LINCOLN — An Oklahoma attorney and activist whose film about the misery caused by beer sales at Whiteclay, Nebraska, helped lead to the 2017 closure of four beer outlets is taking on a new goal — treating those damaged by alcohol abuse.
John Maisch, a Nebraska native and now a University of Central Oklahoma legal studies professor, recently purchased a cluster of buildings in the remote village with the intention of creating a “trauma center” that treats children and families affected by fetal alcohol syndrome and other alcohol-related maladies.
“This is legacy-defining work,” Maisch said. “Our children won’t just ask what we did to help close Whiteclay’s beer stores, they will ask what we did to mitigate the harm caused by these beer sales once the stores were closed.”
Building a “world class” trauma center in Whiteclay, he said, will “redefine” the border village.
Sign up for The World-Herald's afternoon updates
Receive a summary of the day’s popular and trending stories from Omaha.com.
The $150,000 purchase of a 5.5-acre plot of land and buildings that formerly housed the Lakota Hope Center in Whiteclay is just the first step, he said. An advisory group is being formed, including health care professionals in Nebraska and South Dakota as well as tribal representatives, to guide development of the center. Maisch said there is not yet a timetable for when such a facility might open. A fetal alcohol summit is also scheduled in Whiteclay for Oct. 18 to 20.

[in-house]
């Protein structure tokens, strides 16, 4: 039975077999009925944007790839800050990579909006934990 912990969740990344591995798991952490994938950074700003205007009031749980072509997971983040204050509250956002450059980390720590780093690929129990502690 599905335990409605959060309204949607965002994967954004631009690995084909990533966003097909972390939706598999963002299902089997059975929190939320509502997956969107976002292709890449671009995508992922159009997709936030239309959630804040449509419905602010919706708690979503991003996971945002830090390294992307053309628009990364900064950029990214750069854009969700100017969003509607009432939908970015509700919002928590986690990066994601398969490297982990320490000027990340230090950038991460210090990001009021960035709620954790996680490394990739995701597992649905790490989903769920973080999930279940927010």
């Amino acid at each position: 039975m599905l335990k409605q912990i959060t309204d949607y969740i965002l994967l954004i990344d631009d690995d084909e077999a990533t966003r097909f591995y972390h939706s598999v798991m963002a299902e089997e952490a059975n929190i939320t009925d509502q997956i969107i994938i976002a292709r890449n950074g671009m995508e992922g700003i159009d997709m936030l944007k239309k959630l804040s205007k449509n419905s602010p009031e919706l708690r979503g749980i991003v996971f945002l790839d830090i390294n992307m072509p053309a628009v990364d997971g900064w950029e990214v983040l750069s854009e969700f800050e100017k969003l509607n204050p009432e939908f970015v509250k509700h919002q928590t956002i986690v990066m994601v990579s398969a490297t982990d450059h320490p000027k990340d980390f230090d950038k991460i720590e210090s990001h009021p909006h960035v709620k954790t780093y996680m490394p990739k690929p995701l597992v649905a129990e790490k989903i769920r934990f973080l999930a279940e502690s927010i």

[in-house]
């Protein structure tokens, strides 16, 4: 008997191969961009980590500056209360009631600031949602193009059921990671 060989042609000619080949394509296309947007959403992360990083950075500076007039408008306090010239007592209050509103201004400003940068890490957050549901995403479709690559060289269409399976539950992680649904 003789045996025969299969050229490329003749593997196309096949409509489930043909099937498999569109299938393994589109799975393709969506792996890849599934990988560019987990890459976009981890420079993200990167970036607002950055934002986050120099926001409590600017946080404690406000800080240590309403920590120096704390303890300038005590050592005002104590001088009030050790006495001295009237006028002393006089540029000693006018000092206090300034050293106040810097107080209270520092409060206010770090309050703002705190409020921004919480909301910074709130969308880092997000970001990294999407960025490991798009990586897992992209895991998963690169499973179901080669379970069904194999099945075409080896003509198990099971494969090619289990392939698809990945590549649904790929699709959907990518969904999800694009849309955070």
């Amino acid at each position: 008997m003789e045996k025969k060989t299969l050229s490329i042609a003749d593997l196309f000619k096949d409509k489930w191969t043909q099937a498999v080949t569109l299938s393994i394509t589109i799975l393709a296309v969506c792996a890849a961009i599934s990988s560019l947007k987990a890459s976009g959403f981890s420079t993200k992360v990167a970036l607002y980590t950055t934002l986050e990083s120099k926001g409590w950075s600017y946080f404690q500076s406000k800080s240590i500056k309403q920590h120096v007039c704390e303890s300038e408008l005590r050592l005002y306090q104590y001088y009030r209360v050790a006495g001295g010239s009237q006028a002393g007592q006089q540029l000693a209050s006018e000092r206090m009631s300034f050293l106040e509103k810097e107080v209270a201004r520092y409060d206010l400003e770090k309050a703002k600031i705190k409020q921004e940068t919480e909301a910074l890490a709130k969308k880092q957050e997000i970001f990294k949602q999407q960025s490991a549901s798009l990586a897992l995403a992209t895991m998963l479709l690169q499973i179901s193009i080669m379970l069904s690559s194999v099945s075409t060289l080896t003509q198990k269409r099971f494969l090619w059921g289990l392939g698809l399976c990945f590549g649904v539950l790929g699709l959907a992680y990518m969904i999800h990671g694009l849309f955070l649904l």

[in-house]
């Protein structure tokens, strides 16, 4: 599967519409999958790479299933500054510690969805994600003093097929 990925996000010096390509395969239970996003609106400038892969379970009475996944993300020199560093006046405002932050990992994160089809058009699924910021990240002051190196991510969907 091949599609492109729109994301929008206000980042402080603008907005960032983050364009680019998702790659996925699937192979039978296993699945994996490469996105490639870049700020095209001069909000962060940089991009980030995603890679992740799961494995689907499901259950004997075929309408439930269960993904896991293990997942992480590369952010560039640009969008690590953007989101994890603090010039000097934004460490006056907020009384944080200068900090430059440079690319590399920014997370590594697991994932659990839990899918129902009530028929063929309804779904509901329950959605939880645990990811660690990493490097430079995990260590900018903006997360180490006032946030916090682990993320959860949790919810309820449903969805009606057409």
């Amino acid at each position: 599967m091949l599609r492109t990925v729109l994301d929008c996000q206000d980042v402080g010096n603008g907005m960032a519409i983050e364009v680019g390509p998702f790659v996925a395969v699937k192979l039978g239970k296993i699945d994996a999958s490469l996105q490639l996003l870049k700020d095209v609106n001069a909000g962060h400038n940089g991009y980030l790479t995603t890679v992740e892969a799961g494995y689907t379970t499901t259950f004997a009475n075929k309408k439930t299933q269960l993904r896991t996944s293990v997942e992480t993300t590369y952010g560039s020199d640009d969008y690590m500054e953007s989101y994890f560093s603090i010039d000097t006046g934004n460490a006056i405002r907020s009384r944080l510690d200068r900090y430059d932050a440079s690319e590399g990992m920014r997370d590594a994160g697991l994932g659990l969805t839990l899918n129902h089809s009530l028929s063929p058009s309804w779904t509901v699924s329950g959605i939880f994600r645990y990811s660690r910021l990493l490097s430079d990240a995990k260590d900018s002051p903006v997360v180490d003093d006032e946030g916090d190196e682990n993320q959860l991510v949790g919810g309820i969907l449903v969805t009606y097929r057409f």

Maisch’s 2014 documentary, “Sober Indian/Dangerous Indian,” helped focus attention on Whiteclay, whose four beer-only liquor stores sold more than 3.5 million cans of beer a year. Almost all the sales went to residents of the adjacent Pine Ridge Indian Reservation, which officially banned all liquor but suffered from high rates of alcoholism and alcohol-related crime. The rate of fetal alcohol disorders in newborns was estimated at one in four children, about 25 times the national rate.
Alan Jacobsen, a Lincoln businessman and Whiteclay activist, had initially signed a contract to buy the Lakota Hope land for the trauma center, but he died in May before he could close the deal. That’s when Maisch stepped in.
He said that Nora Boesem, a South Dakota authority on fetal alcohol spectrum disorder who has adopted several children with the problem, will lead the advisory group.
Since the closure of Whiteclay, vagrants — who used to openly drink and urinate in the streets — have left the unincorporated village, and a new convenience store has opened.